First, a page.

New rebel violence in east Ukraine as 'helpless' Kiev looks on
DONETSK, Ukraine - Agence France-Presse
Pro Russian masked armed militants guard barricades near Slovyansk, eastern Ukraine, Wednesday, April 30, 2014. AP PhotoPro-Russian militants Thursday unleashed fresh violence in restive east Ukraine, storming yet another public building and further fueling fears that the ex-Soviet republic could disintegrate.
The violence in the city of Donetsk confirmed the separatists' expanding grip in Ukraine's east -- where they hold more than a dozen towns and cities, as Kiev admits it is powerless to halt their advance.
Germany meanwhile asked Russian President Vladimir Putin to help free an OSCE team of international inspectors held by rebels, while Kiev ordered a Russian diplomat out of the country for espionage.
The expulsion risked a tit-for-tat response from Moscow, where, in a show of patriotic fervour sweeping the country, 100,000 workers were parading on Red Square for the first time since the 1991 break-up of the Soviet Union.
The parade was technically in honour of International Labour Day -- but the banners declaring "Putin is right" and "Let's support the decisions of our president" made it more a victory march for the Russian leader and show of approval for his policies on Ukraine.
By contrast, the Labour Day march in Kiev -- whose government is backed by the West in the showdown with Moscow -- was dispirited, attended by a mere 2,000 people.
"Why do others quietly steal our land? Why does Russia do it, as well as the Ukrainian oligarchs? I am not against Russia, I don't care about what authority will be here, but they should give us a normal life," said one participant, a 51-year-old unemployed woman who gave her name as Zhanna.
In Donetsk, a pro-Russia rally degenerated into a savage attack against a public building defended by outnumbered riot police.
A mob of around 300 militants hurling rocks attacked the city's prosecutor's office, leaving at least four police officers wounded in the clashes with militants.
In Crimea, the Ukrainian peninsula Russia annexed in March, some 60,000 people marched in the main city of Simferopol to hail Putin bringing them under Moscow's governance, an AFP journalist saw. Putin and his prime minister, Dmitry Medvedev, are reportedly to make a triumphant visit to the territory late next week.
In the eastern Ukrainian town of Slavyansk, near Donetsk, a near week-long stalemate over the fate of seven detained European military inspectors with the Organisation for Security and Cooperation in Europe dragged on.
Rebels in the town have been saying for three days that the team, grabbed last week, were about to be freed after negotiations involving a prisoner swap.
But on Thursday, the militants instead said they had exchanged two of three Ukrainian commandos captured separately for some of their colleagues taken prisoner by Kiev, according to the Interfax news agency.
There was no immediate confirmation from Ukrainian authorities, and the condition of all three of the men was unknown. The last time they were seen, on Russian state television, they were savagely beaten, cuffed to chairs with their bloodied eyes bound by tape, and stripped to their underwear.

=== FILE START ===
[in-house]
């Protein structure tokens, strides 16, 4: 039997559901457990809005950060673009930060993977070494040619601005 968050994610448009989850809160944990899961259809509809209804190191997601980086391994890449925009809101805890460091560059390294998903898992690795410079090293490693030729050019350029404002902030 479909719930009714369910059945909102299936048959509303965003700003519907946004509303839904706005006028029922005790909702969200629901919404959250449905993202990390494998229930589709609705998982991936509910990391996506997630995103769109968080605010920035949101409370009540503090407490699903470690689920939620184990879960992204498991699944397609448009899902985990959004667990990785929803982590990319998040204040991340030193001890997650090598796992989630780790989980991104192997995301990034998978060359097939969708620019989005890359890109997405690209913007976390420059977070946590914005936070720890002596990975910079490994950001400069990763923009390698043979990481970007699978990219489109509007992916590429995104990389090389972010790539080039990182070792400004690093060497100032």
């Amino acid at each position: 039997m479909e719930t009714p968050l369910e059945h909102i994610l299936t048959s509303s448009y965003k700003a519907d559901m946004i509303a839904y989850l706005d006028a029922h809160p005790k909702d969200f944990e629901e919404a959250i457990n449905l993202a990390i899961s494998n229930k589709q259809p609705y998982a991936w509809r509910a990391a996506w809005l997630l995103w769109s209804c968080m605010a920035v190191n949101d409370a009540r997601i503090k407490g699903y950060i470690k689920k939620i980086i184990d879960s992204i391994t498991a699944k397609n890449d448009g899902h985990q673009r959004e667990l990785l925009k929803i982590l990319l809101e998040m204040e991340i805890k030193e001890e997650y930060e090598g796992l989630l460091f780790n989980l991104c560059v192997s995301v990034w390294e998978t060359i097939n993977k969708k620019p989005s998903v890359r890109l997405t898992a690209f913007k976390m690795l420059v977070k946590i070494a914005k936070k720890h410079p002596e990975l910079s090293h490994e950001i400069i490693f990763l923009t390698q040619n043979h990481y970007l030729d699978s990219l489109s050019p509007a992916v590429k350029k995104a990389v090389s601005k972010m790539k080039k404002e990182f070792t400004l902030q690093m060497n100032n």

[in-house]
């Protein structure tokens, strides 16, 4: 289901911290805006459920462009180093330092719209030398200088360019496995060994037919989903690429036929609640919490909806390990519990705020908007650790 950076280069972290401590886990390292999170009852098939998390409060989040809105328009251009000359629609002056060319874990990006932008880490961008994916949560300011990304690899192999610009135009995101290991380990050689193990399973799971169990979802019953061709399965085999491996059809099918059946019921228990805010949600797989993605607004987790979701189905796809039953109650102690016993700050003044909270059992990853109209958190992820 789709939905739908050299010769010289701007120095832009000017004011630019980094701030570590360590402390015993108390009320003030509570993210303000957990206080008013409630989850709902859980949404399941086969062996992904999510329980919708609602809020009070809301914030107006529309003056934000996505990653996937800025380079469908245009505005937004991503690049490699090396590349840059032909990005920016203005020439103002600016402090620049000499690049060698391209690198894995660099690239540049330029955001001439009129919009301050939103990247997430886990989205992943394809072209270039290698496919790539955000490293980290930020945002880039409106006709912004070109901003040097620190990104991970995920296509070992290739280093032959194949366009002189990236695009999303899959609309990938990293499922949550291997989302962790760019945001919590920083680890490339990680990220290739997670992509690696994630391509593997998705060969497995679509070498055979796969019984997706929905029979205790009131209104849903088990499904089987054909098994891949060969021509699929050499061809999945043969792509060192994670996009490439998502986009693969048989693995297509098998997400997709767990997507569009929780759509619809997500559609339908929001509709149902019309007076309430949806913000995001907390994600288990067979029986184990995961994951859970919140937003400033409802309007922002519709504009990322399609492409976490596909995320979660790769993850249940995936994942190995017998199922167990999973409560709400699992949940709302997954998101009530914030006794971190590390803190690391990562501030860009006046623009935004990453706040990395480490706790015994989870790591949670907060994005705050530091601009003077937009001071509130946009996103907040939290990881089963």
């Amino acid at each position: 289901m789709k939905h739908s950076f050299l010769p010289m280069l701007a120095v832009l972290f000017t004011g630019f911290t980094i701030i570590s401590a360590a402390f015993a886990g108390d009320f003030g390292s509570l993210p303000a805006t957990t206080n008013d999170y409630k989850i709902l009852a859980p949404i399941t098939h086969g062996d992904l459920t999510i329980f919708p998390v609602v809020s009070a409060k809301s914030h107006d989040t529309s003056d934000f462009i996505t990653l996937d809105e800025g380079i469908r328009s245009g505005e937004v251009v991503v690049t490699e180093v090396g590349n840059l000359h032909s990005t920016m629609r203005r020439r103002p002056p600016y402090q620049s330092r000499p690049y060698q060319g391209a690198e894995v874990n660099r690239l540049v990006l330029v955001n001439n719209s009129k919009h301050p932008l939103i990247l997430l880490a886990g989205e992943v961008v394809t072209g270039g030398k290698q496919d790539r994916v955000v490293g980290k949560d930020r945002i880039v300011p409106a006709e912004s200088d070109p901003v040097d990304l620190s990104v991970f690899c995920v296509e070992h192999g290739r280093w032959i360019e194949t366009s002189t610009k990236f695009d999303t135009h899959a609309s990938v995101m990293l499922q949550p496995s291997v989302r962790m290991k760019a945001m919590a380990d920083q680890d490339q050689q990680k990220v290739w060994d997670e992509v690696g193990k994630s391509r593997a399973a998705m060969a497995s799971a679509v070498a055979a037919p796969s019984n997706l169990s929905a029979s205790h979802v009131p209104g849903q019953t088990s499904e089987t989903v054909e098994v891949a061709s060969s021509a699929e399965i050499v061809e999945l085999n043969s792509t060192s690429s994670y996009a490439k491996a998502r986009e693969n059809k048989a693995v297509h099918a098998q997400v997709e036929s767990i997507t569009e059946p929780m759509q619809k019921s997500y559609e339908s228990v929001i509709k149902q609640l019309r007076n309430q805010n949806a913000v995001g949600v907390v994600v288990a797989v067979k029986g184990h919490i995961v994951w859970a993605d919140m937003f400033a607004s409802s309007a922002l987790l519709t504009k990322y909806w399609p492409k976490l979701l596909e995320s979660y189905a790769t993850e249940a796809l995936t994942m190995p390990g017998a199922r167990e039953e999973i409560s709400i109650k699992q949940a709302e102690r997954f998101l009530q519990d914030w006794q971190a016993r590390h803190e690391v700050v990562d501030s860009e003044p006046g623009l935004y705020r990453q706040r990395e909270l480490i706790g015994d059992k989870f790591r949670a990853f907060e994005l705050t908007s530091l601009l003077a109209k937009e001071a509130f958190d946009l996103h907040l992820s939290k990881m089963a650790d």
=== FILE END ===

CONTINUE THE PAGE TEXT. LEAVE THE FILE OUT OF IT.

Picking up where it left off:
In her phone call to Putin, Germany's Merkel asked for help to have the European OSCE members released.
"The chancellor reminded President Putin of Russia's responsibilities as an OSCE member and called on him to use his influence," Merkel's spokesman said.
The Kremlin said both leaders emphasised the "mediating potential of the OSCE" in calming the crisis in Ukraine.
Putin reiterated his call for Kiev to end its military operation trying to halt the pro-Russian rebels grabbing more towns.
The West believes Putin is pulling the strings in the insurgency, dismissing his denials that Russian forces are covertly leading rebel assaults.
This week, the US, the EU, Japan and Canada imposed sanctions on powerful Russian individuals and firms as punishment for what is seen as continuing interference by Moscow.
Russia has reacted angrily, but said it would not retaliate in kind at this time.
Moscow "will not rush to do anything stupid," Russian Foreign Minister Sergei Lavrov said on a trip to Latin America. But he threatened action if the West upped the pressure.
The International Monetary Fund has meanwhile thrown a $17-billion lifeline to Ukraine, with $3.2 billion of that available immediately. That money could be used to pay $3.5 billion Russian gas debt that Putin has warned could lead to him turning off the taps in a move also affecting several European countries.
Talks were due to take place Friday in Warsaw between the European Union, Russia and Kiev over the gas dispute.
While Kiev may have staved off bankruptcy, it has found itself unable to roll back the rebels in the east.
On Wednesday, acting president Oleksandr Turchynov said the country's military was on "full combat alert" against a possible invasion by tens of thousands of Russian troops camped on the border. He also ordered a pre-dawn military parade in Kiev that produced just 10 armoured vehicles and several armed soldiers.
But there was no sign of increased military activity in the east, where the main operational focus was manning a roadblock perimeter at a distance around Slavyansk. The interior ministry said that between 30 and 50 of its law enforcement officers were being held in the town.
The rebels in the east have vowed to hold a "referendum" on independence on May 11 -- two weeks before a nationwide presidential vote is due to take place on May 25.
The unrest in Ukraine, which started with peaceful demonstrations in Kiev against former president Viktor Yanukovych, has rapidly spiralled into one of the worst geopolitical crises in years.
After a deadly crackdown on protesters, Yanukovych was forced out, sparking fury in Moscow which ended in the Kremlin's blitz annexation of Crimea.